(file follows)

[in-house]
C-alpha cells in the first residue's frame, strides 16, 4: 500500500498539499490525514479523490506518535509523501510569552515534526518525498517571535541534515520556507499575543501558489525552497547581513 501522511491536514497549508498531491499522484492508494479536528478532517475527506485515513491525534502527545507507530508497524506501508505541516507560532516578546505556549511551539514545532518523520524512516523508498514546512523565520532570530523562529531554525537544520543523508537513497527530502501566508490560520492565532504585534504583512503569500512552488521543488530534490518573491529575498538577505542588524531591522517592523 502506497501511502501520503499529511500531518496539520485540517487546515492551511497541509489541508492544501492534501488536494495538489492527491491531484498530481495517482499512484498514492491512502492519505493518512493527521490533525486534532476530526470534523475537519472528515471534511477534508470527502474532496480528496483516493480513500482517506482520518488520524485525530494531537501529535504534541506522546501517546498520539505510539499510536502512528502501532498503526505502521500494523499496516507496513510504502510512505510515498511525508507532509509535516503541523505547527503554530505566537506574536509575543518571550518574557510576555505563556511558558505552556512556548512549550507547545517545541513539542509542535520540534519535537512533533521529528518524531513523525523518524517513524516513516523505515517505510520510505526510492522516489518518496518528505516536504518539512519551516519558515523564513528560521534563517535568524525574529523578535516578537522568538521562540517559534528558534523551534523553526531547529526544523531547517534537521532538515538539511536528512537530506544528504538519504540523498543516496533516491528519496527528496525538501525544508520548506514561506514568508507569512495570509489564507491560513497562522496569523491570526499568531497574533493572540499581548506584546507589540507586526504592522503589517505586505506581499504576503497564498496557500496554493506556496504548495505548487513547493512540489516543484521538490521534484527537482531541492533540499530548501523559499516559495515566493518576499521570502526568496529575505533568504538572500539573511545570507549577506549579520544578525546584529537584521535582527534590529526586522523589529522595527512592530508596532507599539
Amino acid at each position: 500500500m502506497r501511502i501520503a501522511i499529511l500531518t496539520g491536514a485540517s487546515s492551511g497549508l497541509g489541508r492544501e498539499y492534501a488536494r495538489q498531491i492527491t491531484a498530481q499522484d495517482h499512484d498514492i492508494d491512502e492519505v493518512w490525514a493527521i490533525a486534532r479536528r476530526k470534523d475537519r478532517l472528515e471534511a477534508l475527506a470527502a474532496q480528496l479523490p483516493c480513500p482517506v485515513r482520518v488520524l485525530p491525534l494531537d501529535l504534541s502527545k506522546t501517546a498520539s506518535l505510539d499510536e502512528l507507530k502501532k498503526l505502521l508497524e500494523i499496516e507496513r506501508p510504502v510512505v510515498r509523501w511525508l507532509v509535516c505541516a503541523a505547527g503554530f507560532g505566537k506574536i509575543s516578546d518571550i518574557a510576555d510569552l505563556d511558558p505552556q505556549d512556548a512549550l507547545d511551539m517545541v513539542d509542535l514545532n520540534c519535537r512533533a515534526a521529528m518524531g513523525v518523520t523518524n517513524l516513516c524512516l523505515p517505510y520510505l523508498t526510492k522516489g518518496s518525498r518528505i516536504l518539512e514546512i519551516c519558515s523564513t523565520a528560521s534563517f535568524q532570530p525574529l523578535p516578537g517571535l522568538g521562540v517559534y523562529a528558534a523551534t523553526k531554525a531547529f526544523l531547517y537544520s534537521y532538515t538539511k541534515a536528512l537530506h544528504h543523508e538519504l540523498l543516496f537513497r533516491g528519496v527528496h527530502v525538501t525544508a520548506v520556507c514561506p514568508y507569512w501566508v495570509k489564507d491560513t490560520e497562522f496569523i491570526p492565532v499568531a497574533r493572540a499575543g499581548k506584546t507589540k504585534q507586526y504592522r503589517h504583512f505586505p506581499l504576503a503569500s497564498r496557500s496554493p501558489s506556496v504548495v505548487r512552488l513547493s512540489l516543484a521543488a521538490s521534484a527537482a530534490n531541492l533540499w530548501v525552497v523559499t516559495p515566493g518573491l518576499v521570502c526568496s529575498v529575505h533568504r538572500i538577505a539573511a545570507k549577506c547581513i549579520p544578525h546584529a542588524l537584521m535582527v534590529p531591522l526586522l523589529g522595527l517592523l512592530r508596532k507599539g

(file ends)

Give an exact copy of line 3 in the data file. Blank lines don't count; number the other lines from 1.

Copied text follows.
Amino acid at each position: 500500500m502506497r501511502i501520503a501522511i499529511l500531518t496539520g491536514a485540517s487546515s492551511g497549508l497541509g489541508r492544501e498539499y492534501a488536494r495538489q498531491i492527491t491531484a498530481q499522484d495517482h499512484d498514492i492508494d491512502e492519505v493518512w490525514a493527521i490533525a486534532r479536528r476530526k470534523d475537519r478532517l472528515e471534511a477534508l475527506a470527502a474532496q480528496l479523490p483516493c480513500p482517506v485515513r482520518v488520524l485525530p491525534l494531537d501529535l504534541s502527545k506522546t501517546a498520539s506518535l505510539d499510536e502512528l507507530k502501532k498503526l505502521l508497524e500494523i499496516e507496513r506501508p510504502v510512505v510515498r509523501w511525508l507532509v509535516c505541516a503541523a505547527g503554530f507560532g505566537k506574536i509575543s516578546d518571550i518574557a510576555d510569552l505563556d511558558p505552556q505556549d512556548a512549550l507547545d511551539m517545541v513539542d509542535l514545532n520540534c519535537r512533533a515534526a521529528m518524531g513523525v518523520t523518524n517513524l516513516c524512516l523505515p517505510y520510505l523508498t526510492k522516489g518518496s518525498r518528505i516536504l518539512e514546512i519551516c519558515s523564513t523565520a528560521s534563517f535568524q532570530p525574529l523578535p516578537g517571535l522568538g521562540v517559534y523562529a528558534a523551534t523553526k531554525a531547529f526544523l531547517y537544520s534537521y532538515t538539511k541534515a536528512l537530506h544528504h543523508e538519504l540523498l543516496f537513497r533516491g528519496v527528496h527530502v525538501t525544508a520548506v520556507c514561506p514568508y507569512w501566508v495570509k489564507d491560513t490560520e497562522f496569523i491570526p492565532v499568531a497574533r493572540a499575543g499581548k506584546t507589540k504585534q507586526y504592522r503589517h504583512f505586505p506581499l504576503a503569500s497564498r496557500s496554493p501558489s506556496v504548495v505548487r512552488l513547493s512540489l516543484a521543488a521538490s521534484a527537482a530534490n531541492l533540499w530548501v525552497v523559499t516559495p515566493g518573491l518576499v521570502c526568496s529575498v529575505h533568504r538572500i538577505a539573511a545570507k549577506c547581513i549579520p544578525h546584529a542588524l537584521m535582527v534590529p531591522l526586522l523589529g522595527l517592523l512592530r508596532k507599539g